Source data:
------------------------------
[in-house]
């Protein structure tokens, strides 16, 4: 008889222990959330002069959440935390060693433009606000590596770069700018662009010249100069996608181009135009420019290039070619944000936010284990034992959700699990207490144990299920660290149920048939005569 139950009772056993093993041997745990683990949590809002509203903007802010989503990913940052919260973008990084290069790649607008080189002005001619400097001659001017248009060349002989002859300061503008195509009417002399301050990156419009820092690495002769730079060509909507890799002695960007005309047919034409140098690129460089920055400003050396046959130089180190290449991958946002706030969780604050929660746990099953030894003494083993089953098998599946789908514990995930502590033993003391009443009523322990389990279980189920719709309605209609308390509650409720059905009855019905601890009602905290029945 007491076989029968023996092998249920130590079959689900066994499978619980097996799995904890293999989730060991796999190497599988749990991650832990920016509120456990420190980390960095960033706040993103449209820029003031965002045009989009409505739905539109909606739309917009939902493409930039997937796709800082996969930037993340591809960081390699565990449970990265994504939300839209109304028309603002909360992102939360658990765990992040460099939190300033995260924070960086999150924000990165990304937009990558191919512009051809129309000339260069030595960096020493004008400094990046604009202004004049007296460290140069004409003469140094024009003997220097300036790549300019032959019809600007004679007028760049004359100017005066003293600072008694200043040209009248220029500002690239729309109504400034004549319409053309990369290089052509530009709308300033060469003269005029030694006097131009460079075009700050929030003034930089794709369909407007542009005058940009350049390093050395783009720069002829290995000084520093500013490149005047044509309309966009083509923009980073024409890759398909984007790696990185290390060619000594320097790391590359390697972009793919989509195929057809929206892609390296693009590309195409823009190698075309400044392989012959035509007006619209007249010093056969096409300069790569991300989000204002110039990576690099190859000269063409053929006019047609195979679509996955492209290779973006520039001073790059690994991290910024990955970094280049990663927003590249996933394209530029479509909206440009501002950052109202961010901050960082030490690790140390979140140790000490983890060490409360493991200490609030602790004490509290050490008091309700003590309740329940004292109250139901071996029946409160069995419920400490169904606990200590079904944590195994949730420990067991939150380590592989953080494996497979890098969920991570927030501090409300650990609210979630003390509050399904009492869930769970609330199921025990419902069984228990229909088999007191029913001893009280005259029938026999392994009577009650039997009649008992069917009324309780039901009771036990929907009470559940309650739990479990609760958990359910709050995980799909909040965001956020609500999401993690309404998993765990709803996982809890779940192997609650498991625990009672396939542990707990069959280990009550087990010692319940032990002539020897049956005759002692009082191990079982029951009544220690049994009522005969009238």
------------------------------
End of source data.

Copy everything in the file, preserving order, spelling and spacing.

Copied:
[in-house]
């Protein structure tokens, strides 16, 4: 008889222990959330002069959440935390060693433009606000590596770069700018662009010249100069996608181009135009420019290039070619944000936010284990034992959700699990207490144990299920660290149920048939005569 139950009772056993093993041997745990683990949590809002509203903007802010989503990913940052919260973008990084290069790649607008080189002005001619400097001659001017248009060349002989002859300061503008195509009417002399301050990156419009820092690495002769730079060509909507890799002695960007005309047919034409140098690129460089920055400003050396046959130089180190290449991958946002706030969780604050929660746990099953030894003494083993089953098998599946789908514990995930502590033993003391009443009523322990389990279980189920719709309605209609308390509650409720059905009855019905601890009602905290029945 007491076989029968023996092998249920130590079959689900066994499978619980097996799995904890293999989730060991796999190497599988749990991650832990920016509120456990420190980390960095960033706040993103449209820029003031965002045009989009409505739905539109909606739309917009939902493409930039997937796709800082996969930037993340591809960081390699565990449970990265994504939300839209109304028309603002909360992102939360658990765990992040460099939190300033995260924070960086999150924000990165990304937009990558191919512009051809129309000339260069030595960096020493004008400094990046604009202004004049007296460290140069004409003469140094024009003997220097300036790549300019032959019809600007004679007028760049004359100017005066003293600072008694200043040209009248220029500002690239729309109504400034004549319409053309990369290089052509530009709308300033060469003269005029030694006097131009460079075009700050929030003034930089794709369909407007542009005058940009350049390093050395783009720069002829290995000084520093500013490149005047044509309309966009083509923009980073024409890759398909984007790696990185290390060619000594320097790391590359390697972009793919989509195929057809929206892609390296693009590309195409823009190698075309400044392989012959035509007006619209007249010093056969096409300069790569991300989000204002110039990576690099190859000269063409053929006019047609195979679509996955492209290779973006520039001073790059690994991290910024990955970094280049990663927003590249996933394209530029479509909206440009501002950052109202961010901050960082030490690790140390979140140790000490983890060490409360493991200490609030602790004490509290050490008091309700003590309740329940004292109250139901071996029946409160069995419920400490169904606990200590079904944590195994949730420990067991939150380590592989953080494996497979890098969920991570927030501090409300650990609210979630003390509050399904009492869930769970609330199921025990419902069984228990229909088999007191029913001893009280005259029938026999392994009577009650039997009649008992069917009324309780039901009771036990929907009470559940309650739990479990609760958990359910709050995980799909909040965001956020609500999401993690309404998993765990709803996982809890779940192997609650498991625990009672396939542990707990069959280990009550087990010692319940032990002539020897049956005759002692009082191990079982029951009544220690049994009522005969009238």